Among control subjects who read no such story, about 33 percent said they would not live with or live near a person with a serious mental illness and believed they were more dangerous than other people. About 70 percent favored banning mentally ill individuals from owning guns, and 50 percent were willing to ban high-capacity magazines. Those percentages all ratcheted up even higher after subjects read one of three stories about a mass-shooting event, an event that mentioned gun restrictions for the mentally ill, or a shooting event plus a ban on large-capacity magazines.
“These portrayals of the shooting events raise public support for gun control policies but also contribute to negative attitudes toward those with serious mental illness,” concluded Emma McGinty, M.S., writing in AJP in Advance.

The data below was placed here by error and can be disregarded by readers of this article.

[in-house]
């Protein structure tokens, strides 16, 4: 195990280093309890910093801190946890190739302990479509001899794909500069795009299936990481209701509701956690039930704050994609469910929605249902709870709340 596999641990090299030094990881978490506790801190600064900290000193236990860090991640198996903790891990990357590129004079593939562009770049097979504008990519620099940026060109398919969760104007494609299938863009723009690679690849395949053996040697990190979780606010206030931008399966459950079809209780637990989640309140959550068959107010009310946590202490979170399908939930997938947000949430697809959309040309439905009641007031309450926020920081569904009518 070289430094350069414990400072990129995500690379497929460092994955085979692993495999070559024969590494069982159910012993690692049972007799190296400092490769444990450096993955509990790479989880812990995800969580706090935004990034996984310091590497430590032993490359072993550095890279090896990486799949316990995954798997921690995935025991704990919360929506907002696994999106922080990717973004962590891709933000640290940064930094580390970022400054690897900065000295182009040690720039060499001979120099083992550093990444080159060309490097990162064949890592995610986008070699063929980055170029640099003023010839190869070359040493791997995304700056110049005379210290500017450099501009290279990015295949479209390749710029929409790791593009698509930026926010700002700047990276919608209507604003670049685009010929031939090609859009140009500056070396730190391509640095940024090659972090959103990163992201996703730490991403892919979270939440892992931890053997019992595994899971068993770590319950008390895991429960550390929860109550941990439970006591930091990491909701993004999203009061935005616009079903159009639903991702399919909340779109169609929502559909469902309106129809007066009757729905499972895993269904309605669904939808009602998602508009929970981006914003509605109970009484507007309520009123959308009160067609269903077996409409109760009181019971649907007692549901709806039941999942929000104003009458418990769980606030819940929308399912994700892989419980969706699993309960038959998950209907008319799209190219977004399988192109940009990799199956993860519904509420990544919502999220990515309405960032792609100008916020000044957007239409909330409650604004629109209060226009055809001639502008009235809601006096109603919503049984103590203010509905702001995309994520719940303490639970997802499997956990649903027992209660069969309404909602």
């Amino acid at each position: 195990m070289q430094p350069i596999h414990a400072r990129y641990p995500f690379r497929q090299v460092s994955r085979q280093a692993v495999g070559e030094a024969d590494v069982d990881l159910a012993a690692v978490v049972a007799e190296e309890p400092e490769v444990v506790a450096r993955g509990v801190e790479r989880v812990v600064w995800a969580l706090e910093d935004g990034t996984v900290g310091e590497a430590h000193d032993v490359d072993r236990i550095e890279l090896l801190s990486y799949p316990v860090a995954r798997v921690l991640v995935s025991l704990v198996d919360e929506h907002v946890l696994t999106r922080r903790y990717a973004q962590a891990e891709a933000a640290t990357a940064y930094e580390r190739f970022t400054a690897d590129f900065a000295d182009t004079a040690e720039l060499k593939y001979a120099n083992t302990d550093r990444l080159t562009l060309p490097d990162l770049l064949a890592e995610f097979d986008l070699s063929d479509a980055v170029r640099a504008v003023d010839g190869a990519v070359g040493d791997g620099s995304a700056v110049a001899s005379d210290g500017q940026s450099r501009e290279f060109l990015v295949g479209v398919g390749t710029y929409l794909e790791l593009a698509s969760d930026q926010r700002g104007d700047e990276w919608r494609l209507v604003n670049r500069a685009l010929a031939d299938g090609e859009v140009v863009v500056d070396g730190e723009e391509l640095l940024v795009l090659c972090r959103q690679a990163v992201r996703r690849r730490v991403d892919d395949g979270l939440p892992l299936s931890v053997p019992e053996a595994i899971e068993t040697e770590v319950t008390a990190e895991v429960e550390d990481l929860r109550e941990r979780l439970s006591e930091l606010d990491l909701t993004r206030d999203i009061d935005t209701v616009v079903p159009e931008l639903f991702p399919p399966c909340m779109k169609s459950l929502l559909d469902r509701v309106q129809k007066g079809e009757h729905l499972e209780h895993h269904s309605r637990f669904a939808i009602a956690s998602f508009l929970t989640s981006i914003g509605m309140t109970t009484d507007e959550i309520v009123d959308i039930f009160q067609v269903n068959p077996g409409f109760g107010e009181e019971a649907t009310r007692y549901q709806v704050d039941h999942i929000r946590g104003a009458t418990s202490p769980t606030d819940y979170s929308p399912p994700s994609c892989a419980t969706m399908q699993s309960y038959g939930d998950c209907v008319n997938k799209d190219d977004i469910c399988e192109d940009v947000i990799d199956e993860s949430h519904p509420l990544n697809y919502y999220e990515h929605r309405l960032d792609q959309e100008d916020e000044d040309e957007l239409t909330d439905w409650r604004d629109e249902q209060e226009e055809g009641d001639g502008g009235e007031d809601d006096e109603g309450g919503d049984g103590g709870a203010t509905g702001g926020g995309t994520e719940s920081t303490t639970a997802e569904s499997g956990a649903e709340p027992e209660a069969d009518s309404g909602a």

To read about the psychiatric response to the Newtown, Conn., school shooting, see Psychiatric News here. To read the AJP in Advance article, click here.
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